So far The Prisoner of Azkaban has followed a similar trajectory to the first two Harry Potter novels. There’s been some drama in the classrooms, Harry’s hearing strange voices and Draco Malfoy is still the worst. Things have picked up with Sirius Black allegedly making his way into Hogwarts and Harry taking a tumble off of his broomstick.
Below are some reflections from chapters 6-9 of The Prisoner of Azkaban.
Professor Sybil Trelawney
The professor of Divination is a little nutty. As I wrote in my reflection on chapters 1-5, I can understand Christians taking issue with the divination class. Using tea leaves and crystal balls to tell the future definitely falls outside of God’s intentions for a good life. In spite of her witch of Endor vibe, Trelawney had a very interesting line.
“Broaden your minds, my dears, and allow your eyes to see past the mundane!”
That statement reminds me a lot of something Paul had to say.
“So we fix our eyes not on what is seen, but on what is unseen, since what is seen is temporary, but what is unseen is eternal.” – 2 Corinthians 4:18
Both Trelawney and Paul understand that there is something more to this life than what we can see. The difference is that Trelawney wants her students to look for something that doesn’t exist while Paul wants the Corinthians to look at the deeper reality of the universe. The unseen things of God are eternal and should be the focus of our lives. They also provide a stronger foundation for our lives than palm reading and fire omens.
Professor Lupin is the new teacher of Defense Against the Dark Arts. In his first class he has the students combat a boggart. A boggart is a creature that takes the form of its victim’s greatest fears. The boggart turned into a spider, a mummy and Professor Snape, among other fears. Even though I have an unfounded fear of zombies and vampires, I wish for the days that my greatest fears could take a physical form. As we get older our greatest fears are no longer monsters or insects but ideas like insecurity, insignificance and ineptitude. Unfortunately there aren’t a lot of ways to laugh at insecurity and insignificance. To face down fears like those, we need to trust that our futures and our identities are firmly planted in who we are in Christ. Even Neville faced down his fears; with Christ’s love and grace we should be able to do the same thing.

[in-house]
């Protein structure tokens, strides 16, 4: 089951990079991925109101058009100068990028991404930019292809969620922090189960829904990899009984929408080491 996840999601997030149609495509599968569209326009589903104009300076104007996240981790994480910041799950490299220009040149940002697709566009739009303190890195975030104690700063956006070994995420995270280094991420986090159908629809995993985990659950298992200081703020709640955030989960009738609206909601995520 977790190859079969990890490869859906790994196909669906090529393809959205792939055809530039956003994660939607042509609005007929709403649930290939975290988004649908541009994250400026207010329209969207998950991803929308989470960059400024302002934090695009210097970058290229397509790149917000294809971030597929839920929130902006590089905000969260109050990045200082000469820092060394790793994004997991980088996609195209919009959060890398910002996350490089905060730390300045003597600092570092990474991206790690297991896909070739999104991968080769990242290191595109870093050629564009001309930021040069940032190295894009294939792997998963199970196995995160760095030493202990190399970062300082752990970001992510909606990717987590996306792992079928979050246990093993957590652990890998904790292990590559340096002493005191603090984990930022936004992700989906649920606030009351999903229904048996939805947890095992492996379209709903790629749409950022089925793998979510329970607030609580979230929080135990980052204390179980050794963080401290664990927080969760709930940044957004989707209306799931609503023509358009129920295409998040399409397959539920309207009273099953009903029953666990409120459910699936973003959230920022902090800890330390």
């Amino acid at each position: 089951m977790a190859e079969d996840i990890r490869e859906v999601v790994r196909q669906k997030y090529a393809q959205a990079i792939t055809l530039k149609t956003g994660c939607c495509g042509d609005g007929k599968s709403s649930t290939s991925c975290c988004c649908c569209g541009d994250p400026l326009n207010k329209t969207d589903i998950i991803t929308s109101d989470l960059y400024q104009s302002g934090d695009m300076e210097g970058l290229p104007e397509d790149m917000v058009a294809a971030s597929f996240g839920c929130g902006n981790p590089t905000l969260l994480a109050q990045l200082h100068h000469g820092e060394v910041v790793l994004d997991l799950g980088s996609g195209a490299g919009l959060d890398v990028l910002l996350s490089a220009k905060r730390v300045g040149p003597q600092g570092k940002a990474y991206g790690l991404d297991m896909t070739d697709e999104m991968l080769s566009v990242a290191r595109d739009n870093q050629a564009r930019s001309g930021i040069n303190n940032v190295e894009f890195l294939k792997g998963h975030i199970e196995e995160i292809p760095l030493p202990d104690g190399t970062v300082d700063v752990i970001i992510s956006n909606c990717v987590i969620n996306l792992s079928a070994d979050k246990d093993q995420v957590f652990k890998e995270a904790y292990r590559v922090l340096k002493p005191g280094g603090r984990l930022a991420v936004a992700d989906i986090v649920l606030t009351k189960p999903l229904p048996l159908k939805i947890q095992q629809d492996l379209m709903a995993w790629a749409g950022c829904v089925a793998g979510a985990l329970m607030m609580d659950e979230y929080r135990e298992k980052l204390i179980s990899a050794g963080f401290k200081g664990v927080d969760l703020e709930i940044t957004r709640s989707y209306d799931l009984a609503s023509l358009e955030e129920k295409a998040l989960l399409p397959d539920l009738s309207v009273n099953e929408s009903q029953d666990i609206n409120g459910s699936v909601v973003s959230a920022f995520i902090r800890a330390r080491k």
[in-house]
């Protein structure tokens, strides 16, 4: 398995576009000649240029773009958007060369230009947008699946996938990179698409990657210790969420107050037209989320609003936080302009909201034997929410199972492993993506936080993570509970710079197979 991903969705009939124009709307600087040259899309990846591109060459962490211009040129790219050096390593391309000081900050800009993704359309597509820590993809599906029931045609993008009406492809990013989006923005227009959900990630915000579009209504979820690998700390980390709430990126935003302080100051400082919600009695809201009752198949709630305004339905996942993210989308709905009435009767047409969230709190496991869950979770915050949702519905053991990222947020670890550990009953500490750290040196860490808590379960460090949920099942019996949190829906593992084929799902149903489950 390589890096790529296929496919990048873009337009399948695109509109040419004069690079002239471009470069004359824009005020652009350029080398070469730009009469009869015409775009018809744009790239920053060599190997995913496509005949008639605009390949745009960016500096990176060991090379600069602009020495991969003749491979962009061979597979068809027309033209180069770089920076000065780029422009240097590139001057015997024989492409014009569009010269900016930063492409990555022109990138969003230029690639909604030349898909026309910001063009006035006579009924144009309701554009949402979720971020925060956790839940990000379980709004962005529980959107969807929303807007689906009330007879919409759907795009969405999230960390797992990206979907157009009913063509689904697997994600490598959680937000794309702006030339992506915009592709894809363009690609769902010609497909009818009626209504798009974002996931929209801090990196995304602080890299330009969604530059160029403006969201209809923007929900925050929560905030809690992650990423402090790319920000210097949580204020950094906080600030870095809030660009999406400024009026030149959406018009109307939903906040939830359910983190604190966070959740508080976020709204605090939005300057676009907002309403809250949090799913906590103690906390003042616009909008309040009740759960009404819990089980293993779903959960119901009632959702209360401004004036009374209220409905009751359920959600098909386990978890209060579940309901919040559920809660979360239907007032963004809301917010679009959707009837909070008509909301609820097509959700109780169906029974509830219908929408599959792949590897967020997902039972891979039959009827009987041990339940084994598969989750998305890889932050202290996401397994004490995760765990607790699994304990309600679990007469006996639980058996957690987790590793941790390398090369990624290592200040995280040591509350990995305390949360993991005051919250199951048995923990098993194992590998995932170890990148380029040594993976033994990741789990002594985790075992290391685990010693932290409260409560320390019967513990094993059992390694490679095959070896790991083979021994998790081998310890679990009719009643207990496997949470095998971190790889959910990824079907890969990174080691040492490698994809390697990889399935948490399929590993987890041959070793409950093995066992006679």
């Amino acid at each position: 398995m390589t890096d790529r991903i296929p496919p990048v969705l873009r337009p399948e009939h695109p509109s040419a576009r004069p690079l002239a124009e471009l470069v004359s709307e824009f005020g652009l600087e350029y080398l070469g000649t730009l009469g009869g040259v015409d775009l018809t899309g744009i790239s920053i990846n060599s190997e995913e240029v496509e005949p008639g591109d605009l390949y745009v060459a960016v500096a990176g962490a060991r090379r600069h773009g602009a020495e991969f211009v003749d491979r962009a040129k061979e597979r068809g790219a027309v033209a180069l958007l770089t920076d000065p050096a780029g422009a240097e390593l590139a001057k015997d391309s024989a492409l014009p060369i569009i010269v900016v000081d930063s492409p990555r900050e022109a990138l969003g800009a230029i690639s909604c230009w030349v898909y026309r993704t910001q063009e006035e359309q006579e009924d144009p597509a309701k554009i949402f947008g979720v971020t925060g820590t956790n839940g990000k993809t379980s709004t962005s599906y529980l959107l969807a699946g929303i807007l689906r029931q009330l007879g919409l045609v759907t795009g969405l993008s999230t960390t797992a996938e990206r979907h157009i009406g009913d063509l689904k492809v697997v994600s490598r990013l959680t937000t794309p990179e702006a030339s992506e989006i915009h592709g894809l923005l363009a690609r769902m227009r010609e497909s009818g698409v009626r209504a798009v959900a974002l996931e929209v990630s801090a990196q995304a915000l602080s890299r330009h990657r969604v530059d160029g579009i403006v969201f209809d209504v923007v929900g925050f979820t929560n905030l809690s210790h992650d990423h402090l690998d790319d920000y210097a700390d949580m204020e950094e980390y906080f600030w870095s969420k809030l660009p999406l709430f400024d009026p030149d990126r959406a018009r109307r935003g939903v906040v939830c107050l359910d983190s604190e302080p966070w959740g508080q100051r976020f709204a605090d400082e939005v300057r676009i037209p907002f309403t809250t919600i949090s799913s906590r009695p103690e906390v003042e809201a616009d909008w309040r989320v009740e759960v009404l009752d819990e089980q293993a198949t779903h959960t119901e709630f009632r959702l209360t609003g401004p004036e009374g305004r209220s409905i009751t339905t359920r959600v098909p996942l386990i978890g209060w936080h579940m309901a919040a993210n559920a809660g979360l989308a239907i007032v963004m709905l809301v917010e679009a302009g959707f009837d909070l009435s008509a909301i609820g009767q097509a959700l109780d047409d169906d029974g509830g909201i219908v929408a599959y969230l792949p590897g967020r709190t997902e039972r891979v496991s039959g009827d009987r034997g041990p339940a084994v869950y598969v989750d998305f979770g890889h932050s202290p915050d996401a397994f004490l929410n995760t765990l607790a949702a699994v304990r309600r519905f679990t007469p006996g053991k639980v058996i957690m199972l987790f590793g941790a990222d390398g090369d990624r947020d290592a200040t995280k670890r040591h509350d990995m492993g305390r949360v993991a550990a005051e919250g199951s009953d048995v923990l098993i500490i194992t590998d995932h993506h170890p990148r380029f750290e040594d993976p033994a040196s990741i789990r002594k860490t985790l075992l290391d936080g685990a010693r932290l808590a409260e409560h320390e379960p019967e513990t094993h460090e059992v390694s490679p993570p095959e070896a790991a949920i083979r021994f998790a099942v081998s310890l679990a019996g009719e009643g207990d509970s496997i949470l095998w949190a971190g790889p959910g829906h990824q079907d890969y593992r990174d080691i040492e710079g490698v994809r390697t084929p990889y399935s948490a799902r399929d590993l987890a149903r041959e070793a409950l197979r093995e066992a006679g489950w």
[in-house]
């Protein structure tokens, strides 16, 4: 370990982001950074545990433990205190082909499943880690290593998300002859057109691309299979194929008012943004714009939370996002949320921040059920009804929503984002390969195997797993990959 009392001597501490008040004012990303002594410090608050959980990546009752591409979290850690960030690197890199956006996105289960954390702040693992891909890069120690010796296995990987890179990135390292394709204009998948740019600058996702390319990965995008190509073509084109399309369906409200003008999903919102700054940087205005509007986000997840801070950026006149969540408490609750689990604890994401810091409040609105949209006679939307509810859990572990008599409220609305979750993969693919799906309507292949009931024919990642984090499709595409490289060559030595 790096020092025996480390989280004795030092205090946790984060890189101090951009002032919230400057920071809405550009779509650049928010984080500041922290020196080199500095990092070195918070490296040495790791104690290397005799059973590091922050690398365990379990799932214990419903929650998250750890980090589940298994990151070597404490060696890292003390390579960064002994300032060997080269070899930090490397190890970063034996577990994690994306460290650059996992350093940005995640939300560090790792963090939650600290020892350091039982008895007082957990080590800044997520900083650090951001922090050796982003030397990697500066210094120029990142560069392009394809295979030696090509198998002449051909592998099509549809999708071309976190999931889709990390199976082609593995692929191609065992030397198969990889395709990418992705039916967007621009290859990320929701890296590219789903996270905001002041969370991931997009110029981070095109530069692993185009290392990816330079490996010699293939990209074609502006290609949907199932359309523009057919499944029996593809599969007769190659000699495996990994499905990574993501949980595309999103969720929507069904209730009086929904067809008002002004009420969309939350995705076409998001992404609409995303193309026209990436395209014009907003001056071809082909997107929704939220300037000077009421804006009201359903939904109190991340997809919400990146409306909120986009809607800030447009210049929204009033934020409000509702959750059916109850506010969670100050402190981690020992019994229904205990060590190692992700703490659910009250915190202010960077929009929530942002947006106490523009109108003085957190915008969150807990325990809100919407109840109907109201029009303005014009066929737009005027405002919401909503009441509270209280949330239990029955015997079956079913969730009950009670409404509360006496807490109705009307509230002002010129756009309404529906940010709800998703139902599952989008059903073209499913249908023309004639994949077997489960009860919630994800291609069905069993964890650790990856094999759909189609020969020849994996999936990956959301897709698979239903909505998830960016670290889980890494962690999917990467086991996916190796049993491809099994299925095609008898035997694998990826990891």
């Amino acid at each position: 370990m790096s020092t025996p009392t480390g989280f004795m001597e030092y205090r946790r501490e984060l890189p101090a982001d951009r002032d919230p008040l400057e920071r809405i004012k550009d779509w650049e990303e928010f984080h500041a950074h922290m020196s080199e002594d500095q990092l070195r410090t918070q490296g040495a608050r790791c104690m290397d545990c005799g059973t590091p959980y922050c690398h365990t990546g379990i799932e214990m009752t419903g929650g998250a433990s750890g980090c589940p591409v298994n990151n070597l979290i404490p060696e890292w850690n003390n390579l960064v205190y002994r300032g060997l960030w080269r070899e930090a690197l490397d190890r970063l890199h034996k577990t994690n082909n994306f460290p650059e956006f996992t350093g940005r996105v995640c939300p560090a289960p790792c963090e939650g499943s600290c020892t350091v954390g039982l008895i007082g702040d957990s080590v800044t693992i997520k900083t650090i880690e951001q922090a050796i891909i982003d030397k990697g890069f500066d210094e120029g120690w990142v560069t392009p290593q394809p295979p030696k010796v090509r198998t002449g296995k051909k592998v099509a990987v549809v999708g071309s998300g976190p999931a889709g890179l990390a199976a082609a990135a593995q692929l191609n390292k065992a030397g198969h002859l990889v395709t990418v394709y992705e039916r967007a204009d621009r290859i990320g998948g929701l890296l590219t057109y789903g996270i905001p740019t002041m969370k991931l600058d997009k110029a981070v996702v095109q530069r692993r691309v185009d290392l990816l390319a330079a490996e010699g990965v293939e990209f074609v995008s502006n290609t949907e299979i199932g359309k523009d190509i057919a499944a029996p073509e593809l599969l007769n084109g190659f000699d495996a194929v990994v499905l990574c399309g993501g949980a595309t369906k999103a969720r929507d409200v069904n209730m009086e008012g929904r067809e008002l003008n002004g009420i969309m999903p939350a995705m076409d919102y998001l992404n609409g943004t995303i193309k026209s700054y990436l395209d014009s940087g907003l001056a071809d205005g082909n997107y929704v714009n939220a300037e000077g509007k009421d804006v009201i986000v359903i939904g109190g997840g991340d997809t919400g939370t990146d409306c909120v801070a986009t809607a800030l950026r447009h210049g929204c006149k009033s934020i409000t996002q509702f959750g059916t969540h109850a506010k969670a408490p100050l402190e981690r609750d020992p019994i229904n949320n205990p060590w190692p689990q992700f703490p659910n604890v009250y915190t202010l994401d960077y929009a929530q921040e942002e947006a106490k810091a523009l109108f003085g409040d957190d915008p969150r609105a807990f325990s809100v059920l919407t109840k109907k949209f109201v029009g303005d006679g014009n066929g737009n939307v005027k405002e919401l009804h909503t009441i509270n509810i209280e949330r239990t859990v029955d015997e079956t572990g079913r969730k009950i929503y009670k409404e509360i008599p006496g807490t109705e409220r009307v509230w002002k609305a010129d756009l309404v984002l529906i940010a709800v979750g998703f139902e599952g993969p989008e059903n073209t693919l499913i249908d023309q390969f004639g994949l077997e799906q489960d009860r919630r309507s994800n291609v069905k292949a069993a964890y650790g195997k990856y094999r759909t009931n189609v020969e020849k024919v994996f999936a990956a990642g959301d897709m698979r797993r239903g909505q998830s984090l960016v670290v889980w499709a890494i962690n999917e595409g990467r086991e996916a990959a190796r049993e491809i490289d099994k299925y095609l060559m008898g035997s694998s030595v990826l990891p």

I don’t think I should like Severus Snape as much as I do. Even though I haven’t seen any of the movies, I know that Alan Rickman plays the character of Snape. I’ve really liked Alan Rickman since he played Sherriff Nottingham in Robin Hood: Prince of Thieves. Snape is unfair and treats Harry, Ron and Hermione unjustly. In The Sorcerer’s Stone Snape tries protecting Harry from Quirinus Quirrell and in The Prisoner of Azkaban he seems genuinely concerned for the safety of the students. For all of the good things he’s done, I mostly like Snape because I picture Alan Rickman in my mind when I read about him.
I hope Sirius Black lives up to the hype. I’m excited for him to finally make his grand appearance. The Prisoner of Azkaban has been good so far and, as things pick up, I may have a hard time sticking to my reading schedule.
What thoughts do you have from chapters 6-9 of The Prisoner of Azkaban?